Skip to main content

Exit WCAG Theme

Switch to Non-ADA Website

Accessibility Options

Select Text Sizes

Select Text Color

Website Accessibility Information Close Options
Close Menu

What Constitutes “Wire Fraud” Under Federal Law


White collar criminal charges can do more than affect your public reputation and career. If convicted, you can receive serious prison time, especially if you are tried in federal court. And one of the most common federal white collar crimes is wire fraud.

Wire fraud basically refers to the use of any method of interstate communication–such as the telephone or the Internet–to defraud someone out of their money or property. A single act of wire fraud can lead to a prison sentence of up to 20 years.

11th Circuit Upholds Convictions of Brothers Charged with Making False Labor Statements Related to Federal Housing Contracts

For example, the U.S. 11th Circuit Court of Appeals recently affirmed the convictions and prison terms of two men charged with wire fraud in connection with federal contracts. One of the defendants owned a construction business that he operated with his co-defendant (and brother). The construction company successfully bid on three contracts for a public housing project in Miami-Dade that was partially funded by the federal government.

As a condition of receiving more than $2,000 in federal funds, the defendants were required to comply with the Davis-Bacon Act, a federal statute that requires contractors and subcontractors to pay their laborers “the prevailing wage for local work,” as defined by U.S. Department of Labor regulations. The regulations require contractors to prepare a weekly certified payroll report.

In this case, prosecutors alleged the defendants failed to comply with the Davis-Bacon Act. More to the point, the brothers signed inaccurate payroll reports. For instance, the defendants told Miami-Dade they did not expect to use subcontractors. But in fact, prosecutors said the defendants had “more than 50 subcontractor” agreements in place. And these agreements paid the subcontractor a flat fee as opposed to the actual hours worked, which was illegal. Essentially, the government’s case was that the defendant underpaid workers in violation of Davis-Bacon and then lied about it on their official reports. Filing those reports with the government constituted wire fraud.

A jury agreed and found both defendants guilty. The defendants received prison sentences of 51 months and 41 months, respectively, to be followed by three years probation. On appeal to the 11th Circuit, the brothers challenged the “sufficiency of the evidence against them.” More precisely, they argued that Miami-Dade suffered no financial loss as a result of their alleged fraud, nor was there proof the brothers intentionally misled the government. Indeed, they argued this was simply a misunderstanding prompted by confusion over the government’s reporting requirements.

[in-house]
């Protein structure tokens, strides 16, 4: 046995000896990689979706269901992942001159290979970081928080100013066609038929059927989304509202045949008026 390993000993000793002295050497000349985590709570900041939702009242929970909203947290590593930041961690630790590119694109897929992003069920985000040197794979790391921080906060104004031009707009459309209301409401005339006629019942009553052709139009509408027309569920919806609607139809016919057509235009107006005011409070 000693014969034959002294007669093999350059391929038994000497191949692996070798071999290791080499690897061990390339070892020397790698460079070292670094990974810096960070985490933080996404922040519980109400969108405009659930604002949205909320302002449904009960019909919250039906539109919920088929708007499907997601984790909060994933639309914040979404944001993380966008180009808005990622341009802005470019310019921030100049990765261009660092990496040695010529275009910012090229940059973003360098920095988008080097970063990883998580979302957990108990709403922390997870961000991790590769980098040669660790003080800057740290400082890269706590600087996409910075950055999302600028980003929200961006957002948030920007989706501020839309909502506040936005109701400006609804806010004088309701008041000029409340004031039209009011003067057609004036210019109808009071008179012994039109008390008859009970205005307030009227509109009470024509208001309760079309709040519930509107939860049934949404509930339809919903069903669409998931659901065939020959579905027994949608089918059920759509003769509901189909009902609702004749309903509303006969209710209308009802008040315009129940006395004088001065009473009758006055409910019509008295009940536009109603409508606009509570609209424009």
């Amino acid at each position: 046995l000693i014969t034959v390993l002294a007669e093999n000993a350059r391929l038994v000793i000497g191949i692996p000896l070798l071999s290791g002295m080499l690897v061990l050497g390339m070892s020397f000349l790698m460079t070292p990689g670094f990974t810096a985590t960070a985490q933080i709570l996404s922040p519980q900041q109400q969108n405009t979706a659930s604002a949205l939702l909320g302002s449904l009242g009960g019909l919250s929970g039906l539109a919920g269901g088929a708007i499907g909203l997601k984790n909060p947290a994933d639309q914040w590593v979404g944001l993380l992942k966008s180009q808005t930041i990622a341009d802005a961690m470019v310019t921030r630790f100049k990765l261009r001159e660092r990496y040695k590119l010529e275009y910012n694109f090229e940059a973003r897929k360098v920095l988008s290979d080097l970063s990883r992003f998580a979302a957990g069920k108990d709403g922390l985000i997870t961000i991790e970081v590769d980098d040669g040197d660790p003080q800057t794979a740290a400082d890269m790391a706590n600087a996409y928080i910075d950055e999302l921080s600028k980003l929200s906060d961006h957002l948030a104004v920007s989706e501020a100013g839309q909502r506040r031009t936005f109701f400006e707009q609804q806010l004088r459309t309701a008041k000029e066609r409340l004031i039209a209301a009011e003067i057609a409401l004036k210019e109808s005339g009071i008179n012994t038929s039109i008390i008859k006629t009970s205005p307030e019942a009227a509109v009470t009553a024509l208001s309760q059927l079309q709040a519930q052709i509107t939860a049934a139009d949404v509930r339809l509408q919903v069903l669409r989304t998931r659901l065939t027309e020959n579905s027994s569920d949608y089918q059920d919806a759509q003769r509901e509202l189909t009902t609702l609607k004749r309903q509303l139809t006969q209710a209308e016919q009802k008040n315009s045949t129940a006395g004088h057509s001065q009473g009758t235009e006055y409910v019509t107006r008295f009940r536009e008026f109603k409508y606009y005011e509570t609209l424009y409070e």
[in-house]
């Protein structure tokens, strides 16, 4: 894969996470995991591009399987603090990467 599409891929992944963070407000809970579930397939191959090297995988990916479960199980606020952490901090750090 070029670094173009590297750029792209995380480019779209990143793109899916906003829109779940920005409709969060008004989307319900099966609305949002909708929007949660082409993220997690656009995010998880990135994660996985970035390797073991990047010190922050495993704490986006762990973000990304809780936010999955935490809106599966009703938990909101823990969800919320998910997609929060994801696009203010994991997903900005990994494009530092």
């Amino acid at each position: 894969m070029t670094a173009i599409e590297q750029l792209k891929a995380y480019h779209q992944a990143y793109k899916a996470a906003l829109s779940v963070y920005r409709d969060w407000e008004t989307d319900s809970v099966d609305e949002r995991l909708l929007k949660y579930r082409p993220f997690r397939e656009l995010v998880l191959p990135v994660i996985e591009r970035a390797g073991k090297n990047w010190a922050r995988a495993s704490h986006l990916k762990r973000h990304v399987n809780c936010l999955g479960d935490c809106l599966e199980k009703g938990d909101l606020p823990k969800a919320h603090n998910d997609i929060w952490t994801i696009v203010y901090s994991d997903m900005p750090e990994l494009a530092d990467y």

The 11th Circuit rejected both arguments and affirmed the brothers’ convictions. The Court noted that financial loss was not an essential element of wire fraud. What mattered was the fraud itself. As for the brothers’ intent, the evidence at trial showed the brothers’ “misrepresentations were not isolated mistakes,” but rather showed a “pervasive pattern of deceit before, during, and after,” the contract bidding process.

Contact Florida Criminal Defense Attorney Jose Baez Today

Anytime a government agency believes that it has been lied to or cheated out of taxpayer funds, you can expect prosecutors to come down hard. That is why if you are facing fraud or similar charges, you need to work with an experienced Orlando white collar crime lawyer. Contact the Baez Law Firm today to schedule a consultation.


By submitting this form I acknowledge that form submissions via this website do not create an attorney-client relationship, and any information I send is not protected by attorney-client privilege.

DISCLAIMER: This website contains information about The Baez Law Firm that includes testimonial statements from persons who are familiar with the firm's services. The testimonials shown are not necessarily representative of every person's experience with us. Testimonials from every client are not provided. As no two situations or persons are identical, the facts and circumstances of your situation may differ from those for which testimonials are shown. This website also includes information about some of the past results that we have obtained for our clients. Not all results are provided, and the results shown are not necessarily representative of all results obtained by us. No two situation are exactly alike; every person's situation is unique and the outcome for each person depends on the individual facts.

The information on this website is for general information purposes only. Nothing on this site should be taken as legal advice for any individual case or situation. This information is not intended to create, and receipt or viewing does not constitute, an attorney-client relationship.

Skip footer and go back to main navigation